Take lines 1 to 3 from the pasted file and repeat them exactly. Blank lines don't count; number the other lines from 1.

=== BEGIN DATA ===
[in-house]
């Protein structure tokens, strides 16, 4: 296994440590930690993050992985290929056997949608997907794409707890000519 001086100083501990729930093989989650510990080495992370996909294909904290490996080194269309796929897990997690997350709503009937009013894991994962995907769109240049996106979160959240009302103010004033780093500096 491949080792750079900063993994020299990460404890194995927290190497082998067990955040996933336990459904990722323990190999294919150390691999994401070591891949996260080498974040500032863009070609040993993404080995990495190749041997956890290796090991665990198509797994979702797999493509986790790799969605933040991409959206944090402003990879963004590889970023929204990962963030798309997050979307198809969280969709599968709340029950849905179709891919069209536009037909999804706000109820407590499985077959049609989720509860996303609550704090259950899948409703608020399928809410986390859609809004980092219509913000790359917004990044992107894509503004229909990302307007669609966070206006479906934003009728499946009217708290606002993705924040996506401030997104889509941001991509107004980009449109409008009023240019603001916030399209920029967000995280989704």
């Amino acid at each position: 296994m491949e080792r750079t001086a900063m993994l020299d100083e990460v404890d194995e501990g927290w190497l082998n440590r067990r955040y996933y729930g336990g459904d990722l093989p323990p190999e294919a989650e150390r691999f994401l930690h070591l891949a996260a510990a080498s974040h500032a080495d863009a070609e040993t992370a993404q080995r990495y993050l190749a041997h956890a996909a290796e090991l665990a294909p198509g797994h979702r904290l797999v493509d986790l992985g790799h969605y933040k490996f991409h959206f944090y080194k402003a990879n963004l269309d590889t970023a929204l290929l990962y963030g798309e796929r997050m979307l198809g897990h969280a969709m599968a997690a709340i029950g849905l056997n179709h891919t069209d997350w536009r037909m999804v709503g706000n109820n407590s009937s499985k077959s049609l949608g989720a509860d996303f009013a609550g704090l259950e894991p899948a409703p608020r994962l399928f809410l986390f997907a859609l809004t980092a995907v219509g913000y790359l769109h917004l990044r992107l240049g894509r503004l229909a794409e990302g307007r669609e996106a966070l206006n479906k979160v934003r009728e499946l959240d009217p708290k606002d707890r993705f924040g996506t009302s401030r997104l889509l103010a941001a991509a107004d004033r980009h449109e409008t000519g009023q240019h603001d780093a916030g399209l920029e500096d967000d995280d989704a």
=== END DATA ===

[in-house]
């Protein structure tokens, strides 16, 4: 296994440590930690993050992985290929056997949608997907794409707890000519 001086100083501990729930093989989650510990080495992370996909294909904290490996080194269309796929897990997690997350709503009937009013894991994962995907769109240049996106979160959240009302103010004033780093500096 491949080792750079900063993994020299990460404890194995927290190497082998067990955040996933336990459904990722323990190999294919150390691999994401070591891949996260080498974040500032863009070609040993993404080995990495190749041997956890290796090991665990198509797994979702797999493509986790790799969605933040991409959206944090402003990879963004590889970023929204990962963030798309997050979307198809969280969709599968709340029950849905179709891919069209536009037909999804706000109820407590499985077959049609989720509860996303609550704090259950899948409703608020399928809410986390859609809004980092219509913000790359917004990044992107894509503004229909990302307007669609966070206006479906934003009728499946009217708290606002993705924040996506401030997104889509941001991509107004980009449109409008009023240019603001916030399209920029967000995280989704």
């Amino acid at each position: 296994m491949e080792r750079t001086a900063m993994l020299d100083e990460v404890d194995e501990g927290w190497l082998n440590r067990r955040y996933y729930g336990g459904d990722l093989p323990p190999e294919a989650e150390r691999f994401l930690h070591l891949a996260a510990a080498s974040h500032a080495d863009a070609e040993t992370a993404q080995r990495y993050l190749a041997h956890a996909a290796e090991l665990a294909p198509g797994h979702r904290l797999v493509d986790l992985g790799h969605y933040k490996f991409h959206f944090y080194k402003a990879n963004l269309d590889t970023a929204l290929l990962y963030g798309e796929r997050m979307l198809g897990h969280a969709m599968a997690a709340i029950g849905l056997n179709h891919t069209d997350w536009r037909m999804v709503g706000n109820n407590s009937s499985k077959s049609l949608g989720a509860d996303f009013a609550g704090l259950e894991p899948a409703p608020r994962l399928f809410l986390f997907a859609l809004t980092a995907v219509g913000y790359l769109h917004l990044r992107l240049g894509r503004l229909a794409e990302g307007r669609e996106a966070l206006n479906k979160v934003r009728e499946l959240d009217p708290k606002d707890r993705f924040g996506t009302s401030r997104l889509l103010a941001a991509a107004d004033r980009h449109e409008t000519g009023q240019h603001d780093a916030g399209l920029e500096d967000d995280d989704a």